I asked at the club, and nobody knew it, and I couldn’t call Canada because relay calls don’t go to Canada, so I basically gave up. It made me wish that clubs would post their playlists so if you hear an amazing piece of ear candy, you know what it is.

Anyway, I was in FYE today and searching through their database for the Cream dance cds, when it came on, and I went “OMG THAT’S IT! *squeeeeeeeeeeeeeeeeeeeee*”

It’s “La La Land” by Green Velvet.

Thank goodness for the CI, because I wasn’t able to hear it with the hearing aid…AT ALL.

And now Jen’s going to send it to me because I’m obsessed with listening to it as much as I can, now that I found it. *happiness*

 

The Last 3 Weeks Thursday, April 12, 2007

So much for writing in here on a daily basis, but I do come bearing plenty of news.

1. I went to the store on March 29, and as soon as I walked into the store, I recognized the song that was playing. Eiffel 65 – “Blue (Da Ba Dee)”. I went over to the cashier and asked her if that was the song that was playing, and she said yes.

2. I’m starting to pick up more phrases here and there, but nothing all at once. It’s slow going, but patience.

3. The CI panel was excellent. It was fantastic getting to talk to other CI users, and hear about their experiences. In addition, we got to educate the audience about cochlear implants and answer any questions they had.

4. I have a new input device for my iPOD. I am no longer using the DirectConnect cable, as I’m tired of changing them around. This one works with both my hearing aid and the cochlear implant, and just requires the flip of a switch. It’s not the HATIS, but I can’t remember the name of the manufacturer off the top of my head right now but it’s called the Freedom. The best part, the cord is white, so I get to look “cool”. :-p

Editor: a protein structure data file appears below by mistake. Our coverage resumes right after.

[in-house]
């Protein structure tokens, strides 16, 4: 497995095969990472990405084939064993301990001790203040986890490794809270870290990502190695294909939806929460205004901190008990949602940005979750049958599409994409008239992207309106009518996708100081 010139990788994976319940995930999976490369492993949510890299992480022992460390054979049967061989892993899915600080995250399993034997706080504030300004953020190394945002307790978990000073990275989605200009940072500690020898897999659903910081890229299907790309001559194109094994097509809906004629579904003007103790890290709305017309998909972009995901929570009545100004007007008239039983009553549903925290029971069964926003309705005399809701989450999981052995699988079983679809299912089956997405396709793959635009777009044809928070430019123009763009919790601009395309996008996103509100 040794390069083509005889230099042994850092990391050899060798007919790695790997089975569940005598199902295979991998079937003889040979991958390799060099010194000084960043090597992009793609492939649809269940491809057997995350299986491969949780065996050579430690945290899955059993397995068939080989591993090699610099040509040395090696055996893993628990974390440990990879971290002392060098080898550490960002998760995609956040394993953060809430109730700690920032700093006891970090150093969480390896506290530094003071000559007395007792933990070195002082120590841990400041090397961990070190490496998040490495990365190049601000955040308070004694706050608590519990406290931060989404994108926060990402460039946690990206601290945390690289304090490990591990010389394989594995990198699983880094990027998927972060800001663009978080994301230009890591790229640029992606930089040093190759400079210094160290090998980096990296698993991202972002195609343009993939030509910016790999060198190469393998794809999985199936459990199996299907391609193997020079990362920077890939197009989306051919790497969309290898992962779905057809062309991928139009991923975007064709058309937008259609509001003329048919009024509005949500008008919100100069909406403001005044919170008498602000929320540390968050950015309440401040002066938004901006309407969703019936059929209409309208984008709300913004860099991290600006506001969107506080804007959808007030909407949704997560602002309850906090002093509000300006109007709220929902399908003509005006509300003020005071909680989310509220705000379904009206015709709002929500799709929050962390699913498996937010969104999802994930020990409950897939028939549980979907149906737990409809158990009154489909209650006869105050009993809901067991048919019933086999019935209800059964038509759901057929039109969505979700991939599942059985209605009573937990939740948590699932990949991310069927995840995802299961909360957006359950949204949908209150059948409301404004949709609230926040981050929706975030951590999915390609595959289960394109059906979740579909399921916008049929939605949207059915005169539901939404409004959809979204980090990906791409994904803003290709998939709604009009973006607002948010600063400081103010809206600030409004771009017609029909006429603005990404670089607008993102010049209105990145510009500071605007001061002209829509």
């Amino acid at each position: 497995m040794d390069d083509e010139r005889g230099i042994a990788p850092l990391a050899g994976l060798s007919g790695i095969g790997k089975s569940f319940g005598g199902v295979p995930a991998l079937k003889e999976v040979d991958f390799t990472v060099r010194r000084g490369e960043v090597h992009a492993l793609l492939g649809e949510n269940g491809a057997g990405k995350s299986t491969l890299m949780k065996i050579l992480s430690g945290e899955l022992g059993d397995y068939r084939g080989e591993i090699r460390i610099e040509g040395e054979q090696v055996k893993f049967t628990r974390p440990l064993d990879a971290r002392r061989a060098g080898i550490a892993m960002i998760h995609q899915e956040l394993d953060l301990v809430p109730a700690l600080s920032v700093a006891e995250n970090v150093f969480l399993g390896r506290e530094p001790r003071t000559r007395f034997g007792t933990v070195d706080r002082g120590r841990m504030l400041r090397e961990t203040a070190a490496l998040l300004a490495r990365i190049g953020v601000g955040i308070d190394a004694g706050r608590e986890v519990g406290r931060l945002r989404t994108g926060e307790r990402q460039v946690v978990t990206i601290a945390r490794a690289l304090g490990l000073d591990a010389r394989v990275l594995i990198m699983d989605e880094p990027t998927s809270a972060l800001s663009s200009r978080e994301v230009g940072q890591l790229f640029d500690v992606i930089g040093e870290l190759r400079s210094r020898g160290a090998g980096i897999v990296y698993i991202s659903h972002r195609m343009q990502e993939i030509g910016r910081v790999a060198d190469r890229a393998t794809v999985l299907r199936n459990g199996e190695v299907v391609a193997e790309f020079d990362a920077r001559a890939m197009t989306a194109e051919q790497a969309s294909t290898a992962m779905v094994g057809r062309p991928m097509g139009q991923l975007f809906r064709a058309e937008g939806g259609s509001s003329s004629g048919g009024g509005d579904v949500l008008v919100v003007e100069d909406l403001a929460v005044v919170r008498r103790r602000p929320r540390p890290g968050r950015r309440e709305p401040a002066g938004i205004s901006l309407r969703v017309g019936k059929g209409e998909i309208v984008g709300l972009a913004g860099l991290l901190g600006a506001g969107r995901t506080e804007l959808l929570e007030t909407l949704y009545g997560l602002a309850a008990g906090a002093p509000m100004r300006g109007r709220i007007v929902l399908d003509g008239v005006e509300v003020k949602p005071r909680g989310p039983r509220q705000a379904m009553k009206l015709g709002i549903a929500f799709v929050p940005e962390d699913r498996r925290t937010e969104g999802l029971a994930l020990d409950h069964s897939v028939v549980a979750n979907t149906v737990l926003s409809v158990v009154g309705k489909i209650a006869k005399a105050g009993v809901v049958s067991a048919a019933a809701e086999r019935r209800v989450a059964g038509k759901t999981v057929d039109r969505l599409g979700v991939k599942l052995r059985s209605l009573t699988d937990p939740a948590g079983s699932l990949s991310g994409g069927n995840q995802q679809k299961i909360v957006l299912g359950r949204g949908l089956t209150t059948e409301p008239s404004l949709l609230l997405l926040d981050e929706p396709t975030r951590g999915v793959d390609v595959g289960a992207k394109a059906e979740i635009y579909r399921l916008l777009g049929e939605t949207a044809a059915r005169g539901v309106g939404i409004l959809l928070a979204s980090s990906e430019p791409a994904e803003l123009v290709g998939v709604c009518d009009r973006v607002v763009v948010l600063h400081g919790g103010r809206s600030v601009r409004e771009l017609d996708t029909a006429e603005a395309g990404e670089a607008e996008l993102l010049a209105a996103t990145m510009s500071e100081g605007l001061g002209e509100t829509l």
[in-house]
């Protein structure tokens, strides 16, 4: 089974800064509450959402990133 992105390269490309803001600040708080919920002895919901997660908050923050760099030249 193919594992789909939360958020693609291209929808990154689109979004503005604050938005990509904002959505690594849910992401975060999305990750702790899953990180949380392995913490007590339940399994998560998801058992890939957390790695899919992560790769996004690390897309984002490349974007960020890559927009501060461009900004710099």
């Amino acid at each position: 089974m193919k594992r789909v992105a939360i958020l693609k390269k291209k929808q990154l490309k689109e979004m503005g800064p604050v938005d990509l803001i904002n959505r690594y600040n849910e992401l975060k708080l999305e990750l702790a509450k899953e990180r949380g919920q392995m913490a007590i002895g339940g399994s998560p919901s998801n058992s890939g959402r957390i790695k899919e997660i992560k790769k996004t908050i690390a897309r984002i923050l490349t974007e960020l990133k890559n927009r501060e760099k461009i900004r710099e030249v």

5. Mandy and I are both upset about the Harmony release news. I have to wait till July to get mine. More info on that in an upcoming post.

6. NAG is coming up soon, and Mandy and I are busy preparing for it. I’m nervous, but excited at the same time. It’s been interesting putting together the timeline and all the data for the booth.

7. I’m behind in writing back emails, so I apologize to those who have been waiting for a response.

Anyway, more soon! Hope all is well with you!

 

Recognizing Crazy Town’s “Butterfly” Within A Second Monday, February 12, 2007

Last time I talked about the sounds I was hearing at the hockey game. It held true for the next night.

The most exciting moment happened on Saturday. I was fiddling around with the camera, when I instantly recognized a song as soon as it started. Once again, Crazy Town’s “Butterfly” was recognized within less than one second and played for about 3 seconds, as the game started up again.

I turned to JJ and said “That sounds like Crazy Town’s ‘Butterfly’.”

“It is.”

“It is? No way, are you serious??? That is SO awesome!”

I was all excited over that because I have no idea what they’re going to play at the games, and usually everything sounds distorted coming through the PA system.

Finally, here’s a picture of me shooting away! I took about 12+ gigs of photos this weekend of ice hockey alone. It was my first time doing sports photography, and I found that I absolutely love love LOVE it. I plan to continue with it but next weekend is our last two home games, and then the season’s over. We’re not eligible for the playoffs this year, but next year.

I’ve met so many people this year through hockey, including some cute guys. I may have a date or two…we will see. ^.^

(photo by JJ)

 

The Obstacles Of Having Hearing Friends And Family That Love The Movies Friday, January 26, 2007

Thursday night, MK and I went to see the simultaneous ASL-Voice play at school titled Obstacles. It was a great play, really emphasized the obstacles that deaf people face in a hearing world. I haven’t been to one of those plays in a long time, but only because back then I couldn’t understand what was going on, due to being a new ASL learner. I’ll discuss the play next time, and the obstacles it talked about.